The grandfather repeatedly wrote to Child Safety Minister Phil Reeves, his local state MP and former attorney-general Kerry Shine, and the Parliamentary Ombudsman - all to no avail. When The Australian contacted Mr Reeves's office on Monday, it took just three hours to confirm the error and for a departmental officer to be ordered to contact the accused grandfather and apologise for the "inaccuracy recorded in the file". The file contained details of a criminal with an identical surname and first initial, according to department officials.

The accusation of being an incest rapist was discovered by the grandfather last year when he sought access to his file under Right to Information legislation. One document, from August last year, alleged the girl "was a product of rape and the father/grandfather is now currently in prison".

The grandfather yesterday told The Australian he was "shattered" when he read the document and immediately questioned it with department officers but was told the file would not be altered.

He pointed out the obvious: he could not be the person in the document because he was sitting opposite them, not in prison.

"Finally the DCS complaints officer told me that I had to prove I was not a rapist and had not fathered my grandchild," he said yesterday, breaking down in tears. "So I asked the police to detail my criminal history - there was no history of crime - and my wife and I sold our caravan to get the $800 to pay for a DNA test which showed I was not the father of my granddaughter."

"Yet despite having this evidence before them, until your newspaper contacted minister Reeves, nobody would do anything, and we were warned about going to the media."

The nightmare began when the grandfather sought kinship carer status for his daughter's two children. She had difficulty looking after them because she was the victim of domestic violence from a drug-addicted husband who is in prison for stealing. The application by the grandparents was refused, with no reason given. Instead the two children were put in foster care for several months until their mother was again able to cope.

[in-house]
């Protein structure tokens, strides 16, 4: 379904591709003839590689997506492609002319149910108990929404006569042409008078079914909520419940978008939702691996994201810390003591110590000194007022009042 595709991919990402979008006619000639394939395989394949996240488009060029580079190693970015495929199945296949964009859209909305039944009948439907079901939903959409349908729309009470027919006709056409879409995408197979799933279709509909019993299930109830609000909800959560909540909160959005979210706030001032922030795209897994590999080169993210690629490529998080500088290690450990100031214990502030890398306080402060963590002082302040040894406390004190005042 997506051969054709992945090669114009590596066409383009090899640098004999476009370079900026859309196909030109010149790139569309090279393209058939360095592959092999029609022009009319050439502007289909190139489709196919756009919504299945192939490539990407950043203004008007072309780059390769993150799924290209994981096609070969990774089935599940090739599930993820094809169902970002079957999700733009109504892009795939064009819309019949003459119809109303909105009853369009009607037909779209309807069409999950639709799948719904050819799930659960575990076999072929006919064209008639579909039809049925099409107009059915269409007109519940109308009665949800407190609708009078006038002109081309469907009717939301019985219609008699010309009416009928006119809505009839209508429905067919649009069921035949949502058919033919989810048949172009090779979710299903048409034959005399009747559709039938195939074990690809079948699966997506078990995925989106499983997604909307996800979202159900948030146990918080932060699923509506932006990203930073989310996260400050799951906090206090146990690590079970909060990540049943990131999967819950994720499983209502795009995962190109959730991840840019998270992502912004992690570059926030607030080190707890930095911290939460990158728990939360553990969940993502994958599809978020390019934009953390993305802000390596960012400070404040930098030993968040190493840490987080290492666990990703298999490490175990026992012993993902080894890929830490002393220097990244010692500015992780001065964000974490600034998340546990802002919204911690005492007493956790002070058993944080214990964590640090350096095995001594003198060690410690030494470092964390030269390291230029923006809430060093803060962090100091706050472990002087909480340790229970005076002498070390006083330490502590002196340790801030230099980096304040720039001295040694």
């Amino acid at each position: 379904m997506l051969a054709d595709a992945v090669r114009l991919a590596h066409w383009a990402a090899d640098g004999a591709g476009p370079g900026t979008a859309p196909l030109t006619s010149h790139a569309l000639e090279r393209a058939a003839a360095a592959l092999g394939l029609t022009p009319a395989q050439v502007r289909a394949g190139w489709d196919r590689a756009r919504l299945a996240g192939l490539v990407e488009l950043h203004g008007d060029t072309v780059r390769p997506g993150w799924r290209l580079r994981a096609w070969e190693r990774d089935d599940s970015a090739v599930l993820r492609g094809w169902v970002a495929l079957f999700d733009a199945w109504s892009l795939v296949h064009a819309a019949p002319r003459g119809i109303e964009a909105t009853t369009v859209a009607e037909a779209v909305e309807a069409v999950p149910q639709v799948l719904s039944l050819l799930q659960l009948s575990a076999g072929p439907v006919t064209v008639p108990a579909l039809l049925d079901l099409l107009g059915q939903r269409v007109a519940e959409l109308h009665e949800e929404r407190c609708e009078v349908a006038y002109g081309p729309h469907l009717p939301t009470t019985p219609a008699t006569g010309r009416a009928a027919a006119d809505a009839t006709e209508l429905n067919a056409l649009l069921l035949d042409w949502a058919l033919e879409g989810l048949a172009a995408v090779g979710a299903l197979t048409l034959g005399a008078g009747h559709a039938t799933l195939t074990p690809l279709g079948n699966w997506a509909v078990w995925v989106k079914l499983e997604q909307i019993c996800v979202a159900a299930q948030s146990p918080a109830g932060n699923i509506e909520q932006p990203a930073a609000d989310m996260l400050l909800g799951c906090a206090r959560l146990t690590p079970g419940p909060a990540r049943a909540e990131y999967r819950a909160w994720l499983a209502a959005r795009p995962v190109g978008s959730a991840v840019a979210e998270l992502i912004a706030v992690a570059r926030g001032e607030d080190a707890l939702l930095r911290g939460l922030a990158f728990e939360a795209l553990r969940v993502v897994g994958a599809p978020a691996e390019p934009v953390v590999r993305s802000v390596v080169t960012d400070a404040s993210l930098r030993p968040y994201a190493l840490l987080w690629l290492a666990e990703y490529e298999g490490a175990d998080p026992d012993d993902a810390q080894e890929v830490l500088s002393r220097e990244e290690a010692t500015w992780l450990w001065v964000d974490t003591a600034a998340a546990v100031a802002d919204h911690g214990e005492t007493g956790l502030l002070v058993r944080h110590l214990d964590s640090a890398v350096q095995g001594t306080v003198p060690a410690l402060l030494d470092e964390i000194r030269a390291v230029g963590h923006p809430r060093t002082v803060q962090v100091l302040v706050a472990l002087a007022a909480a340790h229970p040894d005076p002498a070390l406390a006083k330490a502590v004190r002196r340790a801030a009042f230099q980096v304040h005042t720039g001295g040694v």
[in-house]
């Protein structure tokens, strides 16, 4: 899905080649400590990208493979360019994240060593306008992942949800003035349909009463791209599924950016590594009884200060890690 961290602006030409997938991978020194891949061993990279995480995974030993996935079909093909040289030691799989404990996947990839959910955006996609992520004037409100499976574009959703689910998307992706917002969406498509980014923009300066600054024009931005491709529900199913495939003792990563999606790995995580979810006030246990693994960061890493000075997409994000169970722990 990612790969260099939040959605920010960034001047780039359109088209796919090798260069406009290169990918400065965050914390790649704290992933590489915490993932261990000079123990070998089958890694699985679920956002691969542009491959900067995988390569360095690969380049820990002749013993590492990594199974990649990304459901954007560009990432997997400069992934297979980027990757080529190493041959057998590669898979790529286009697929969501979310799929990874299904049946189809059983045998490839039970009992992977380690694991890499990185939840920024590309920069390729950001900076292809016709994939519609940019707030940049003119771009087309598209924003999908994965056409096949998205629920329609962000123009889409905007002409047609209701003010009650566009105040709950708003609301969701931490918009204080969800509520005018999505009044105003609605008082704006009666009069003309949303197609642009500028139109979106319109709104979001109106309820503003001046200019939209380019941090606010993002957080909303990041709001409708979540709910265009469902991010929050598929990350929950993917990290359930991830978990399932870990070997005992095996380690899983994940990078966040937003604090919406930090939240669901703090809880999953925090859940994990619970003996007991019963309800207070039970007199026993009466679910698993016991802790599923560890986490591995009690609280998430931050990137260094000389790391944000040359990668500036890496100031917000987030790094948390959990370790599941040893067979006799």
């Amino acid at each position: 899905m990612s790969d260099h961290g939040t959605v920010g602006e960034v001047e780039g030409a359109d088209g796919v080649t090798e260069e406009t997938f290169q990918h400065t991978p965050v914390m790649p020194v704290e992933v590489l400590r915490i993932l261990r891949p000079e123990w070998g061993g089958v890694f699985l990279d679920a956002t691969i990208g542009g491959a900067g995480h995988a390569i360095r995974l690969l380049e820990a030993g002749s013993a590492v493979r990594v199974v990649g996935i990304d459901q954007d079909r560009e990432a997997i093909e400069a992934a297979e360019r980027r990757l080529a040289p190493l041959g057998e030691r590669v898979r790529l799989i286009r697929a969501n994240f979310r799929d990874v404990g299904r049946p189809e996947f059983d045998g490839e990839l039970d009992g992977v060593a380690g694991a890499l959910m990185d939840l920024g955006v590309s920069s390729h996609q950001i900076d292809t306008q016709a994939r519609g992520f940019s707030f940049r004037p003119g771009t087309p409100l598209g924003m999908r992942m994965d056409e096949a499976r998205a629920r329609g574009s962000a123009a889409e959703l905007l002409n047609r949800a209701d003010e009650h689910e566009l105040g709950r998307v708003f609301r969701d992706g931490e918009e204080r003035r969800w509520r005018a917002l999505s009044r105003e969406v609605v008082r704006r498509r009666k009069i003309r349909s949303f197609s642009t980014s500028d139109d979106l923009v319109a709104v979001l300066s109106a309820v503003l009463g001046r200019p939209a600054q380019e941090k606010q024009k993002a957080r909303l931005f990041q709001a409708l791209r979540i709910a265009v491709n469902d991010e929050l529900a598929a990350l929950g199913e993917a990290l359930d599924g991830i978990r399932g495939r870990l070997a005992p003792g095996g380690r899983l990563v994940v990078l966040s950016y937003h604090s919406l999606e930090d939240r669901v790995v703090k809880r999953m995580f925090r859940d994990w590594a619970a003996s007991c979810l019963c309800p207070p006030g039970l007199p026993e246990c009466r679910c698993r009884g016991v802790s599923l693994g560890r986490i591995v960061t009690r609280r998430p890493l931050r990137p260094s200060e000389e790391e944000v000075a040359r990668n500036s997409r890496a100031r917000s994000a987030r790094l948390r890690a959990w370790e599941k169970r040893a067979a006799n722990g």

The mother of the children yesterday told The Australian it was "abhorrent" to accuse her hard-working father of rape. "What this department has done to my parents is indescribable," the mother said.

Yesterday Toowoomba police held the grandfather in the watchhouse for 30 minutes after saying they had received a complaint from his DCS case officer, Nicole Steele, alleging that he had threatened her in a telephone conversation with other staff. "I made no threats and I refused to give a statement, so they let me go," the grandfather said.

"The apology given to me by the department meant nothing. Why didn't it come a year ago - and what about all the money it has cost me in telephone calls and running around. The least they could do is refund the $800 it cost for the DNA test."

A statement released yesterday, said Department of Communities acting director-general Bette Kill "has apologised to the person in this case for an inaccuracy recorded in his file". "The department will undertake a review of the file and confidential information handling procedures to ensure an issue such as this does not happen again," the statement said.


Greenie insanity over fruit-bat invasion of school

There are millions of these creatures so there is no way that they are "endangered" -- and what is wrong with chasing them away?

Fed-up teachers at a northern NSW school claim they are being told to stop ringing the school bell, not hold sport days and plan different class times so they do not upset an influx of 20,000 flying foxes.